The German artist Isa Genzken has been lighting up Instagram accounts across the five boroughs and beyond since the opening of her new, mannequin-heavy show at David Zwirner. This isn’t her first time taking the Big Apple by storm; her 2013 MoMA retrospective was met with glowing critical praise, and she's had regular solo shows in top-tier New York galleries like Jack Shainman and Marian Goodman since 1989. In this essay, excerpted from Phaidon’s Defining Contemporary Art, the curator Bob Nickas takes us back nearly two decades to look at another of Genzken’s engagements with the city that never sleeps, her three-part collaged artist’s bookI Love New York, Crazy City from 1995-6.
One sunny afternoon in 1996, a woman came bouncing down the street, seemingly aware of everything along the way: newspaper vending machines, passing cars, people at sidewalk cafés, buildings up above. The woman was Isa Genzken, alive in New York. This was the year that she completed the third in a trilogy of collage books, I Love New York, Crazy City. Although she would refer to them as “guidebooks,” they were not meant to function as guides in the usual sense. Anyone who thought otherwise would surely find themselves lost, perhaps pleasurably so. The books came out of the many photos that Genzken was taking in 1995-96, a period when her art activity was limited by her situation: living mostly in hotels and roaming around New York, which in a sense became her city-studio. She has remarked, “I’ve often taken photographs when I don’t have a studio – for example, the Ohr (Ear, 1980) photos, where I took pictures of women on the streets of New York.” With these works, as with I Love New York, Crazy City, a disadvantage became, in effect, advantageous.
For Genzken, a German artist living for a number of years in America’s biggest city, taking pictures was and wasn’t the same as for a tourist, even an accidental one. She may have bought a postcard of the Statue of Liberty with the World Trade towers looming in the background, but she also examined the everyday, turning her camera on a couple in a dimly-lit coffee shop, or on an empty snow-covered parking lot, or taking notice of a sign behind a bar: “THE CUSTOMER IS ALWAYS WRONG.” Visitors on holiday often take home the playbill from a Broadway show; Genzken collects a business card for “dayglo aborigines,” a matchbook advertising an escort service (“Call the Coeds”) and a concert flyer: “COMING TO IRVING PLAZA ... MARCH 11 – SKID ROW … APRIL 2 thru 5 – FUGAZI.”
Here one pulls together the various threads that led Genzken, known primarily for her sculpture, to the form of this work, at this time and in this place. “To me,” she has said, “New York has a direct link with sculpture.” A common enough observation, to be sure, but then Genzken elaborates in an unexpected way. “I think that photography has a lot to do with sculpture – because it is three dimensional and because it depicts reality.” Of this last point there can be no disagreement, even where abstract photography is concerned. But when Genzken posits photography as three dimensional, you have to understand that she claims this not for photographs but for photography, meaning the activity pursued with a camera: using the camera as an extension of the eye and the body to capture the rhythm and movement of the world around us from moment to moment.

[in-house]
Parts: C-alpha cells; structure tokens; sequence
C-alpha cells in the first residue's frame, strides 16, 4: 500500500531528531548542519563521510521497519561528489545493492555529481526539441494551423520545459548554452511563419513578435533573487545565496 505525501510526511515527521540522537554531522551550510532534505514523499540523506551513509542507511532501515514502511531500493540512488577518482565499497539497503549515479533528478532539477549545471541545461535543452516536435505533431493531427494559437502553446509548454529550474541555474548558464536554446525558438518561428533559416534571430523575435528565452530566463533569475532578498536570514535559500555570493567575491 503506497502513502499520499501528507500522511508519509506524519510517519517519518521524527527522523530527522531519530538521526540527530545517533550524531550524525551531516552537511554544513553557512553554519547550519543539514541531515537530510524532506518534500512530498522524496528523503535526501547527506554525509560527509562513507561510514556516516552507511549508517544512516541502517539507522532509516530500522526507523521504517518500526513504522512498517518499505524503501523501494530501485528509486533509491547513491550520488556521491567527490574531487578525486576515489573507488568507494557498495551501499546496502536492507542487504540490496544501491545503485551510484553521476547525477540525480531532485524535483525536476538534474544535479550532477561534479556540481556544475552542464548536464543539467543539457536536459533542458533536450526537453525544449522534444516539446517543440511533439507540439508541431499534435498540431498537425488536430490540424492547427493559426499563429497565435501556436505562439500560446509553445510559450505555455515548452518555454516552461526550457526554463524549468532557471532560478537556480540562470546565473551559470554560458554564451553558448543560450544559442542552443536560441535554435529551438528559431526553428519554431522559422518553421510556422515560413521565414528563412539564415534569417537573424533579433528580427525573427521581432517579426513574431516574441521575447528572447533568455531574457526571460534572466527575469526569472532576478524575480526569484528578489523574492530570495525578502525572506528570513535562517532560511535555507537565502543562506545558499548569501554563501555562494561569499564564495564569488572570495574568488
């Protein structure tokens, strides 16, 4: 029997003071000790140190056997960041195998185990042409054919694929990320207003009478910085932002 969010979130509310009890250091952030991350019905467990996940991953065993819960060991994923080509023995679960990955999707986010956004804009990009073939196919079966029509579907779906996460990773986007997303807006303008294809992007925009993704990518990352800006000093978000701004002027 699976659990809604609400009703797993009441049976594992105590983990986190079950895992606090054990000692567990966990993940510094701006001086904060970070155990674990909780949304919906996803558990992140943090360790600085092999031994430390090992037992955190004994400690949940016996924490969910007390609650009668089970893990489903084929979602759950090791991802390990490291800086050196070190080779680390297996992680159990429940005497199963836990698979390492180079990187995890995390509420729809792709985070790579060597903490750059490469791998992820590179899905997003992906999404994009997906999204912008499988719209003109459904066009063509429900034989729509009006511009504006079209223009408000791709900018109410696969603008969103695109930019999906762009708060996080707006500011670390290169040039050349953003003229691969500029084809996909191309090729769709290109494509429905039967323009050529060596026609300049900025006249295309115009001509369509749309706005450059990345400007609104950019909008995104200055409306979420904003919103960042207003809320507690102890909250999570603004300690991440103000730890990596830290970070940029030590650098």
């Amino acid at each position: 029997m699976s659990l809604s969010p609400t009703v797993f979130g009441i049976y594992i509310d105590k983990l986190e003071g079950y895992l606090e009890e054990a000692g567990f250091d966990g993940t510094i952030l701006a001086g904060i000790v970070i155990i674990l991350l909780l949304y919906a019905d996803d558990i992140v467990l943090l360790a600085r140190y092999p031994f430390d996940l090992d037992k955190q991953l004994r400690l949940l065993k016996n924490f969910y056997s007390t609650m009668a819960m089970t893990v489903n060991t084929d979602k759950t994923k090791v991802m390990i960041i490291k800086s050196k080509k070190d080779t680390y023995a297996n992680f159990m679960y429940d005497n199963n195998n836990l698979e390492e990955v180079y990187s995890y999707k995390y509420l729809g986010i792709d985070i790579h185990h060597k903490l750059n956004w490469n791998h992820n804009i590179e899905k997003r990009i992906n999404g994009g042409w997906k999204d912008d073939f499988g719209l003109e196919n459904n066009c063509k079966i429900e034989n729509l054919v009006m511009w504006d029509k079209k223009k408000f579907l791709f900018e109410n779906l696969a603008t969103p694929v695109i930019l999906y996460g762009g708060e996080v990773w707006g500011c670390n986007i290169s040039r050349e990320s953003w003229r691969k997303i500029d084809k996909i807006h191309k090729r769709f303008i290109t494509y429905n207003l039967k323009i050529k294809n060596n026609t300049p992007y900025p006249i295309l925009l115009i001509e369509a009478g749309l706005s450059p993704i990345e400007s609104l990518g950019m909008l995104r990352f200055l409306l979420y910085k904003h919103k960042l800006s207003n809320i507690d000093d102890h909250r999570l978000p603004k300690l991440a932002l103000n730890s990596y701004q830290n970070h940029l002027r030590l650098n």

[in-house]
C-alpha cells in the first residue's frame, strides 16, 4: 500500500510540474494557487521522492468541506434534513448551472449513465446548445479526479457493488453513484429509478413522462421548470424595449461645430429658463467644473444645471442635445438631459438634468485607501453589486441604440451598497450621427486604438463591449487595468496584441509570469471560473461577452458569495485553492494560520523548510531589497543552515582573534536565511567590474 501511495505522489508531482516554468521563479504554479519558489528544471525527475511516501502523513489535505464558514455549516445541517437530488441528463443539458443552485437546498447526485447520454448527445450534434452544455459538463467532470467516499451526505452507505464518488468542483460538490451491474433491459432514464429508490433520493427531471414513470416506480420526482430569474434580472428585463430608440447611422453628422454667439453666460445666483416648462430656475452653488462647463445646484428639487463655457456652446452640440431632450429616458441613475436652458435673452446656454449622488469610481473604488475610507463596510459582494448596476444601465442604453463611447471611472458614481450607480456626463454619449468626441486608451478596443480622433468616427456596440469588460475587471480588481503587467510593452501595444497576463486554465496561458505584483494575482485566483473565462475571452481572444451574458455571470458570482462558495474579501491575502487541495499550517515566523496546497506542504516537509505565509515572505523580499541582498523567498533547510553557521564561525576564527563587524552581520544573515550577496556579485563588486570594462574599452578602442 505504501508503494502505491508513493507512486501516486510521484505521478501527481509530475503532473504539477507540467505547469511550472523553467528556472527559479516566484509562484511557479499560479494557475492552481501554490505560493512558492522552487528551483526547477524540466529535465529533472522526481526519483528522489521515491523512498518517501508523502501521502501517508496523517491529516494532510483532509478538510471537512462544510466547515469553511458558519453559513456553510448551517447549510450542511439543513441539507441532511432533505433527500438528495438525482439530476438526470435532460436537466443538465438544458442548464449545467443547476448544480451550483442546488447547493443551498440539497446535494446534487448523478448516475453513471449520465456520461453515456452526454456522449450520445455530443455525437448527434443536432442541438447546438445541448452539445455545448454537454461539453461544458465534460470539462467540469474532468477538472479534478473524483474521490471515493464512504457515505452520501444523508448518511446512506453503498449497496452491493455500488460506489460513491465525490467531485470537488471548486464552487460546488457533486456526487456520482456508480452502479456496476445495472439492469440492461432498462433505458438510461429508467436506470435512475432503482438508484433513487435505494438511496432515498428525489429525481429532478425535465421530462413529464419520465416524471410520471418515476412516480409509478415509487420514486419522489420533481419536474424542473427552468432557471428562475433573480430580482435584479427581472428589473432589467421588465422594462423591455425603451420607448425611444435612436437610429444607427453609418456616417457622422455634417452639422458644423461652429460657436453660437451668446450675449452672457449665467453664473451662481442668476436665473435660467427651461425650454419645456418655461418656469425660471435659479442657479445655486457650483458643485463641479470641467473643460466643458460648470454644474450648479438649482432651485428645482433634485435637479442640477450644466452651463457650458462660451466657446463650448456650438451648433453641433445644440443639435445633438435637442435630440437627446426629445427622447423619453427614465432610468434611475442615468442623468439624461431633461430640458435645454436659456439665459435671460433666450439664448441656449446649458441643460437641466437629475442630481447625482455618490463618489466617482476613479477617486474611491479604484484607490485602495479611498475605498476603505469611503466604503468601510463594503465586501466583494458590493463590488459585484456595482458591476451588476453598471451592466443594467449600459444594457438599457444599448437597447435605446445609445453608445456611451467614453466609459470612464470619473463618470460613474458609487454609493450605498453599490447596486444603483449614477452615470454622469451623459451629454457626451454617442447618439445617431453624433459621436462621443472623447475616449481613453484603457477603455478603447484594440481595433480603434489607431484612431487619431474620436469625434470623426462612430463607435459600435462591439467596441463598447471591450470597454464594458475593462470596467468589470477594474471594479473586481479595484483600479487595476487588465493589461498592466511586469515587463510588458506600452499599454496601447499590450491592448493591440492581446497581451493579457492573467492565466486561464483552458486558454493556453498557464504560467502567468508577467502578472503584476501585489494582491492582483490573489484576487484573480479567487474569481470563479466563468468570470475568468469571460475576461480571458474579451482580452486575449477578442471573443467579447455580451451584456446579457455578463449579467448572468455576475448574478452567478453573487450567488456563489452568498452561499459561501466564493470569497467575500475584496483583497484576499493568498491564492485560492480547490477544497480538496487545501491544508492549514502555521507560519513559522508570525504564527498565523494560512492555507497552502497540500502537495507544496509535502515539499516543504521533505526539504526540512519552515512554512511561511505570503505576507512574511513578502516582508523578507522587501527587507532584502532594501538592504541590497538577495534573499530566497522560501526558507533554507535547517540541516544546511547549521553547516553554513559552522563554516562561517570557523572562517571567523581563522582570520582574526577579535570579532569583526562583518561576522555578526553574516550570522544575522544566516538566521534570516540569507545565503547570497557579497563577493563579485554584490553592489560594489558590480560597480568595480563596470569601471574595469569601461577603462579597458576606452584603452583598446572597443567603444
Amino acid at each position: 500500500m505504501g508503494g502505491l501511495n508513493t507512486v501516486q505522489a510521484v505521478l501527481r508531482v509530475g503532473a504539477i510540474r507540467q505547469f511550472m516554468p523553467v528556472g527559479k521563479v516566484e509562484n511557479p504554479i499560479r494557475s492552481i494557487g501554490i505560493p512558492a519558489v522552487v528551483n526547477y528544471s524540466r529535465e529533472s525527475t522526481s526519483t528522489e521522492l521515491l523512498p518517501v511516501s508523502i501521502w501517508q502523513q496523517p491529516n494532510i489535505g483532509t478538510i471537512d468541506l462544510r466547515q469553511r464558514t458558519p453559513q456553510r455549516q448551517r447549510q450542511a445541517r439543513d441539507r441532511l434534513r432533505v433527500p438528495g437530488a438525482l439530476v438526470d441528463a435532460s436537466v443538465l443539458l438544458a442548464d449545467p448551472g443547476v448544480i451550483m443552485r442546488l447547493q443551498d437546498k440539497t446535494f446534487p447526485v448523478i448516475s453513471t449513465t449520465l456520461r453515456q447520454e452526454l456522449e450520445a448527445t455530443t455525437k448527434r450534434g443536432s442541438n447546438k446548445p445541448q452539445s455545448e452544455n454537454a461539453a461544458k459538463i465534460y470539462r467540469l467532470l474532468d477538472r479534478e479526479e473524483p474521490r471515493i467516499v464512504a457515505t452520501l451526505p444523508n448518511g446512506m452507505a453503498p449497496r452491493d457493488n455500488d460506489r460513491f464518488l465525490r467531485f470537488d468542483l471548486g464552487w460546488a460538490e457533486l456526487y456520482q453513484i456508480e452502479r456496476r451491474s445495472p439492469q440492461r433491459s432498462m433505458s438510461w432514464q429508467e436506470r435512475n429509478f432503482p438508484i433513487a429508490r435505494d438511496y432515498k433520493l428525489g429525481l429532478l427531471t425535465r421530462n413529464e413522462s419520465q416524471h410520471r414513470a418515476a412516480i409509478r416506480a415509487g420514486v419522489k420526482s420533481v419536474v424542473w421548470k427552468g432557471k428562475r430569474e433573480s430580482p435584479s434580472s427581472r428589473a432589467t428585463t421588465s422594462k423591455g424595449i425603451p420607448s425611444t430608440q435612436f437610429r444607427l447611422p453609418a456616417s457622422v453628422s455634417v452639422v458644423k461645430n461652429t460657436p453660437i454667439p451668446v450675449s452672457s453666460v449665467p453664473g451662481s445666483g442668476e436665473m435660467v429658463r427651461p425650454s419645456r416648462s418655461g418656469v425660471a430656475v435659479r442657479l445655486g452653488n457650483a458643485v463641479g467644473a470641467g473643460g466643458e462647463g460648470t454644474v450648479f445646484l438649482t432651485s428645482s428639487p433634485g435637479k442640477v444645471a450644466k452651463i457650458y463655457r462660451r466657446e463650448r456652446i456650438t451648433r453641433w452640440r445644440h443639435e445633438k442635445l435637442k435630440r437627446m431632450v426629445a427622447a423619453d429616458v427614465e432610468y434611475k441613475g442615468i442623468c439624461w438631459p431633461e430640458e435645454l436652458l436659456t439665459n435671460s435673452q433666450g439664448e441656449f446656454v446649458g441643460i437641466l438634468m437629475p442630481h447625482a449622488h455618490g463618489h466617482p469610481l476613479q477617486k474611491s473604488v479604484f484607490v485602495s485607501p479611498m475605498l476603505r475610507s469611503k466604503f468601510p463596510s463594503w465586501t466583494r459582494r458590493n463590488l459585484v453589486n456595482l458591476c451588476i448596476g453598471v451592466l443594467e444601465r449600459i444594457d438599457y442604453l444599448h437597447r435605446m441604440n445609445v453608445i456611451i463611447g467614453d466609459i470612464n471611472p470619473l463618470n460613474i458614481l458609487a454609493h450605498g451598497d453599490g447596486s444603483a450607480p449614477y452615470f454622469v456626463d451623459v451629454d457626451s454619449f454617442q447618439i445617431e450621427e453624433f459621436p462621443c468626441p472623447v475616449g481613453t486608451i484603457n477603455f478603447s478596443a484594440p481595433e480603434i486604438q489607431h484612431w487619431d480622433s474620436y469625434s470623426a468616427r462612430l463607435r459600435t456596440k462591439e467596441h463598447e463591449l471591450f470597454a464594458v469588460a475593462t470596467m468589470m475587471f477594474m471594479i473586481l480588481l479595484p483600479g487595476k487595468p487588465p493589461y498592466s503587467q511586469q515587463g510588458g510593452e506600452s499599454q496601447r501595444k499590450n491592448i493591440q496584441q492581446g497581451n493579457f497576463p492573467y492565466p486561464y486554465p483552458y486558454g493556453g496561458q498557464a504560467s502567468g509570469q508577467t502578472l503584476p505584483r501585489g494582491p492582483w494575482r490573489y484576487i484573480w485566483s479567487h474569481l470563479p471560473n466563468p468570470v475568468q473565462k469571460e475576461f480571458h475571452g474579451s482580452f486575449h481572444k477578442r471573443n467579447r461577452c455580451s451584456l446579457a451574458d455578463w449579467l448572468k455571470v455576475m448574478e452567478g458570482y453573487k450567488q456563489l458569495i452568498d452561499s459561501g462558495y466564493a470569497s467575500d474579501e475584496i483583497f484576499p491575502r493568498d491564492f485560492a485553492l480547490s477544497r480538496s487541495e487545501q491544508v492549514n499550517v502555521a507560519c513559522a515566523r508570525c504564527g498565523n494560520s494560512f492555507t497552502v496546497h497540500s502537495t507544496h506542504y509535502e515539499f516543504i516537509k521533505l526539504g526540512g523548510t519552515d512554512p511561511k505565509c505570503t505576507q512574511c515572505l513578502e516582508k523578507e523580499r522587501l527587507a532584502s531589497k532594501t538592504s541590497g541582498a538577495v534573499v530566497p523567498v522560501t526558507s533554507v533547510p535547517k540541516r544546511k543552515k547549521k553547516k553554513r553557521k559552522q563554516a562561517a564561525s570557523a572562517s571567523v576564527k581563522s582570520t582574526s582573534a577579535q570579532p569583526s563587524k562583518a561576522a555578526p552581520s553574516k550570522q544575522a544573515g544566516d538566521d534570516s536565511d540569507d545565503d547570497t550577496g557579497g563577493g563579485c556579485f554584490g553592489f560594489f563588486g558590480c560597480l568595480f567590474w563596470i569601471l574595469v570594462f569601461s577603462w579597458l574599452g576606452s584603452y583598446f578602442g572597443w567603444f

Accordingly, I Love New York, Crazy City can be seen as the storyboard for a film, and Genzken’s collage, with roughly applied silver duct tape or red transparent tape, is her means of splicing and montage. Recalling the filmic tradition of the “city symphony” (begun in 1921 with Paul Strand and Charles Sheeler’s collaboration Manhatta), it revels in the modernity of quotidian New York and in its inhabitants: the city as a stage on which to perform. In I Love New York, Crazy City, the city is the star of the “movie,” to be sure, but so too, particularly in the first two-thirds of the book, is Genzken. Wearing a fluffy ballerina skirt, she clowns around on a fire escape; disguised in hat and dark glasses, posing in front of a “Chemical” sign, she might be about to rob the bank. The book’s final third sets aside the personal, messy life and its protagonist. She is now in awe of architecture: buildings, bridges, and the grid. She stacks her pictures, aligning them in rows with vertical and horizontal bands of tape, and arrives at her own structure, builds her own city from page to page. She reflects the order and disorder of what Rem Koolhaas has called “delirious New York.” She photographs parades, construction sites, Wall Street, trash cans, a man sleeping in a doorway, and even art (Dubuffet’s 1972 sculpture Group of Four Trees and a mural reproducing Seurat’s A Sunday Afternoon on La Grande Jatte). She ends, appropriately enough, on Park Avenue, in the MetLife Building– formerly the Pan Am Building, a monument of International Style that Walter Gropius helped design. While there are any number of works by Genzken that occupy a central position in her overall body of work, there is one that has come to be seen as a simultaneously personal and artistic catalyst: I Love New York, Crazy City.